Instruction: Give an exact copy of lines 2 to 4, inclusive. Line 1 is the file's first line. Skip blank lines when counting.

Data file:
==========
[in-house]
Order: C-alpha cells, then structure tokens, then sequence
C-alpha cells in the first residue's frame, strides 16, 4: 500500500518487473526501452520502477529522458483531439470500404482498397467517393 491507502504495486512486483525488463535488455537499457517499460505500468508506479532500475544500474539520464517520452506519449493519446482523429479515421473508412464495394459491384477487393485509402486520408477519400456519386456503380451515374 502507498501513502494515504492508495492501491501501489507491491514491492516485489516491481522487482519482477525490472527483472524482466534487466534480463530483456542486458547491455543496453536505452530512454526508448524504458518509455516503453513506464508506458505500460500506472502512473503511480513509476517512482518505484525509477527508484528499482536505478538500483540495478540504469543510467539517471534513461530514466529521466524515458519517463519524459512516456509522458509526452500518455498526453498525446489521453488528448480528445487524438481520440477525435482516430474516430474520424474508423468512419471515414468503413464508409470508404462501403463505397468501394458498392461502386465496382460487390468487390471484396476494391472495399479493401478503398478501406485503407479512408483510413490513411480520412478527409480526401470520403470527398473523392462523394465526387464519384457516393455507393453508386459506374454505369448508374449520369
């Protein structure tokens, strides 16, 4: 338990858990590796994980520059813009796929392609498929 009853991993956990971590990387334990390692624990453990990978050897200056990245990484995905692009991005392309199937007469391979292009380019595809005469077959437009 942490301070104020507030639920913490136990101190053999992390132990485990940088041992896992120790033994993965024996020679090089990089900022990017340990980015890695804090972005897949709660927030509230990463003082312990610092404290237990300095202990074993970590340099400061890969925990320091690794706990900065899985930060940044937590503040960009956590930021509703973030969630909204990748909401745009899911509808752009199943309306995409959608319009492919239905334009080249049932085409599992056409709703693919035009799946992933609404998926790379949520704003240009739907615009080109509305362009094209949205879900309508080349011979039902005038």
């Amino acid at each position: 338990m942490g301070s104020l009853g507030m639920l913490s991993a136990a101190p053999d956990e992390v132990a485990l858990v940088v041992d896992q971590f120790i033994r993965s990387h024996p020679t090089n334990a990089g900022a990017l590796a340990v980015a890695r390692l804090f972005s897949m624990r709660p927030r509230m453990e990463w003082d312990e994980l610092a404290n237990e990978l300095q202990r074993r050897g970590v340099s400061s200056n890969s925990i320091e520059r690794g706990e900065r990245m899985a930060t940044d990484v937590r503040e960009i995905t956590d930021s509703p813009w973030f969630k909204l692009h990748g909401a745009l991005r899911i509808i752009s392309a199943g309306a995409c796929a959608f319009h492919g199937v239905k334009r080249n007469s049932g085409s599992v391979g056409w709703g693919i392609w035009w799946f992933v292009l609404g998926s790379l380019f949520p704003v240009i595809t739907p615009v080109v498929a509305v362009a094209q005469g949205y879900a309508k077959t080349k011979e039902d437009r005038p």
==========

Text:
Order: C-alpha cells, then structure tokens, then sequence
C-alpha cells in the first residue's frame, strides 16, 4: 500500500518487473526501452520502477529522458483531439470500404482498397467517393 491507502504495486512486483525488463535488455537499457517499460505500468508506479532500475544500474539520464517520452506519449493519446482523429479515421473508412464495394459491384477487393485509402486520408477519400456519386456503380451515374 502507498501513502494515504492508495492501491501501489507491491514491492516485489516491481522487482519482477525490472527483472524482466534487466534480463530483456542486458547491455543496453536505452530512454526508448524504458518509455516503453513506464508506458505500460500506472502512473503511480513509476517512482518505484525509477527508484528499482536505478538500483540495478540504469543510467539517471534513461530514466529521466524515458519517463519524459512516456509522458509526452500518455498526453498525446489521453488528448480528445487524438481520440477525435482516430474516430474520424474508423468512419471515414468503413464508409470508404462501403463505397468501394458498392461502386465496382460487390468487390471484396476494391472495399479493401478503398478501406485503407479512408483510413490513411480520412478527409480526401470520403470527398473523392462523394465526387464519384457516393455507393453508386459506374454505369448508374449520369
């Protein structure tokens, strides 16, 4: 338990858990590796994980520059813009796929392609498929 009853991993956990971590990387334990390692624990453990990978050897200056990245990484995905692009991005392309199937007469391979292009380019595809005469077959437009 942490301070104020507030639920913490136990101190053999992390132990485990940088041992896992120790033994993965024996020679090089990089900022990017340990980015890695804090972005897949709660927030509230990463003082312990610092404290237990300095202990074993970590340099400061890969925990320091690794706990900065899985930060940044937590503040960009956590930021509703973030969630909204990748909401745009899911509808752009199943309306995409959608319009492919239905334009080249049932085409599992056409709703693919035009799946992933609404998926790379949520704003240009739907615009080109509305362009094209949205879900309508080349011979039902005038």